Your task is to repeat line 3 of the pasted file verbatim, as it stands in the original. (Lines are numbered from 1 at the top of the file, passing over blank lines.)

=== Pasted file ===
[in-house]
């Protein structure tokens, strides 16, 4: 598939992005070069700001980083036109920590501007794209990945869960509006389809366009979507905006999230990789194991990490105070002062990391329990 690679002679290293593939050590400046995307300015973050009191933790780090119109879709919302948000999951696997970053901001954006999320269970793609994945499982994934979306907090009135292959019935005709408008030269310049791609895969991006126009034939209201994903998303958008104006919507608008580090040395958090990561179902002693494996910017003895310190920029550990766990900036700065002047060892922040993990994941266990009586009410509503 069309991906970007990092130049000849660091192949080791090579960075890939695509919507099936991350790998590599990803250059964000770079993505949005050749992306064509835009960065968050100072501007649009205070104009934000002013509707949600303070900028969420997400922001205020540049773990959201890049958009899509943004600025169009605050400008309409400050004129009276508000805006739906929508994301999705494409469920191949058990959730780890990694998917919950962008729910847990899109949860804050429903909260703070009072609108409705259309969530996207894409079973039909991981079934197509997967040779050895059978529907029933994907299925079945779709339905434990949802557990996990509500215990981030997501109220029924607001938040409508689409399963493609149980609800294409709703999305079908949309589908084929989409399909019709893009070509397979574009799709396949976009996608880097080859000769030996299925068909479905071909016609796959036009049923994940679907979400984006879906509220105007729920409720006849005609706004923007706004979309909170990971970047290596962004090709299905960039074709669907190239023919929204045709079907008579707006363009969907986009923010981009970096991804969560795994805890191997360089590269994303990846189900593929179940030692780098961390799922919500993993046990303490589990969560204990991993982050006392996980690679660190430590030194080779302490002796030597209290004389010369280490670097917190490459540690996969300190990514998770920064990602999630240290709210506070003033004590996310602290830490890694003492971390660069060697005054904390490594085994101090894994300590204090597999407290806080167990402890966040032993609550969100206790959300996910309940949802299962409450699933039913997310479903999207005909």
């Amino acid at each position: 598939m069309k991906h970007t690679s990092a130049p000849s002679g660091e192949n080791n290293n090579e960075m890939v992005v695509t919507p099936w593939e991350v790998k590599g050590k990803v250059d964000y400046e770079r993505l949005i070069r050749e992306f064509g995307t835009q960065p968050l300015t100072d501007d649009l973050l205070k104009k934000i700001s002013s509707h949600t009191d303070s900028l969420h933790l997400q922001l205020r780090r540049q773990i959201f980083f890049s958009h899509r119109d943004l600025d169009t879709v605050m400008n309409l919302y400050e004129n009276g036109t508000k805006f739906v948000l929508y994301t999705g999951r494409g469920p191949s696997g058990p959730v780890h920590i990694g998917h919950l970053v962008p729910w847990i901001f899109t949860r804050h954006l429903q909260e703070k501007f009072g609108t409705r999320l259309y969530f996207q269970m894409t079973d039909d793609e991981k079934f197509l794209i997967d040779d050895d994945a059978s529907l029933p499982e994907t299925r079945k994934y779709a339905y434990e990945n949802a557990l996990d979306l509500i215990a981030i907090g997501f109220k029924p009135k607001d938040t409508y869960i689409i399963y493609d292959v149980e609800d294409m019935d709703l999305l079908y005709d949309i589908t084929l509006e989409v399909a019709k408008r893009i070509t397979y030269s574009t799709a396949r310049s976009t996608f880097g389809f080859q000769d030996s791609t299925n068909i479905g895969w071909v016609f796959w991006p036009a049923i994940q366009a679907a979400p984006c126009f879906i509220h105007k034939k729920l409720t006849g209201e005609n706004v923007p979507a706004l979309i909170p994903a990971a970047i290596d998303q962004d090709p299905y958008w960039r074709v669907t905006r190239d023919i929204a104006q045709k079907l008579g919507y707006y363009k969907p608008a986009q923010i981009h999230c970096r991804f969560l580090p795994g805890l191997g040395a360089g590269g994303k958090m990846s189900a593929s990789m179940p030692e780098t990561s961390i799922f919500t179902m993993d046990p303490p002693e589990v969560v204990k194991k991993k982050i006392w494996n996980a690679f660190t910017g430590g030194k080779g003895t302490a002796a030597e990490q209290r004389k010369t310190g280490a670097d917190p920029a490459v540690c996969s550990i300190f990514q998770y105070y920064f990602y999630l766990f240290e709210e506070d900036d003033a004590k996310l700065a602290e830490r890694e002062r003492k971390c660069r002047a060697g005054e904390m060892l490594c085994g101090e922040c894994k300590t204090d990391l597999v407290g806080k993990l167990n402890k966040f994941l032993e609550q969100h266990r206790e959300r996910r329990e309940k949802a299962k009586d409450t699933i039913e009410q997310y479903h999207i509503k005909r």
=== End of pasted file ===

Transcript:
């Amino acid at each position: 598939m069309k991906h970007t690679s990092a130049p000849s002679g660091e192949n080791n290293n090579e960075m890939v992005v695509t919507p099936w593939e991350v790998k590599g050590k990803v250059d964000y400046e770079r993505l949005i070069r050749e992306f064509g995307t835009q960065p968050l300015t100072d501007d649009l973050l205070k104009k934000i700001s002013s509707h949600t009191d303070s900028l969420h933790l997400q922001l205020r780090r540049q773990i959201f980083f890049s958009h899509r119109d943004l600025d169009t879709v605050m400008n309409l919302y400050e004129n009276g036109t508000k805006f739906v948000l929508y994301t999705g999951r494409g469920p191949s696997g058990p959730v780890h920590i990694g998917h919950l970053v962008p729910w847990i901001f899109t949860r804050h954006l429903q909260e703070k501007f009072g609108t409705r999320l259309y969530f996207q269970m894409t079973d039909d793609e991981k079934f197509l794209i997967d040779d050895d994945a059978s529907l029933p499982e994907t299925r079945k994934y779709a339905y434990e990945n949802a557990l996990d979306l509500i215990a981030i907090g997501f109220k029924p009135k607001d938040t409508y869960i689409i399963y493609d292959v149980e609800d294409m019935d709703l999305l079908y005709d949309i589908t084929l509006e989409v399909a019709k408008r893009i070509t397979y030269s574009t799709a396949r310049s976009t996608f880097g389809f080859q000769d030996s791609t299925n068909i479905g895969w071909v016609f796959w991006p036009a049923i994940q366009a679907a979400p984006c126009f879906i509220h105007k034939k729920l409720t006849g209201e005609n706004v923007p979507a706004l979309i909170p994903a990971a970047i290596d998303q962004d090709p299905y958008w960039r074709v669907t905006r190239d023919i929204a104006q045709k079907l008579g919507y707006y363009k969907p608008a986009q923010i981009h999230c970096r991804f969560l580090p795994g805890l191997g040395a360089g590269g994303k958090m990846s189900a593929s990789m179940p030692e780098t990561s961390i799922f919500t179902m993993d046990p303490p002693e589990v969560v204990k194991k991993k982050i006392w494996n996980a690679f660190t910017g430590g030194k080779g003895t302490a002796a030597e990490q209290r004389k010369t310190g280490a670097d917190p920029a490459v540690c996969s550990i300190f990514q998770y105070y920064f990602y999630l766990f240290e709210e506070d900036d003033a004590k996310l700065a602290e830490r890694e002062r003492k971390c660069r002047a060697g005054e904390m060892l490594c085994g101090e922040c894994k300590t204090d990391l597999v407290g806080k993990l167990n402890k966040f994941l032993e609550q969100h266990r206790e959300r996910r329990e309940k949802a299962k009586d409450t699933i039913e009410q997310y479903h999207i509503k005909r």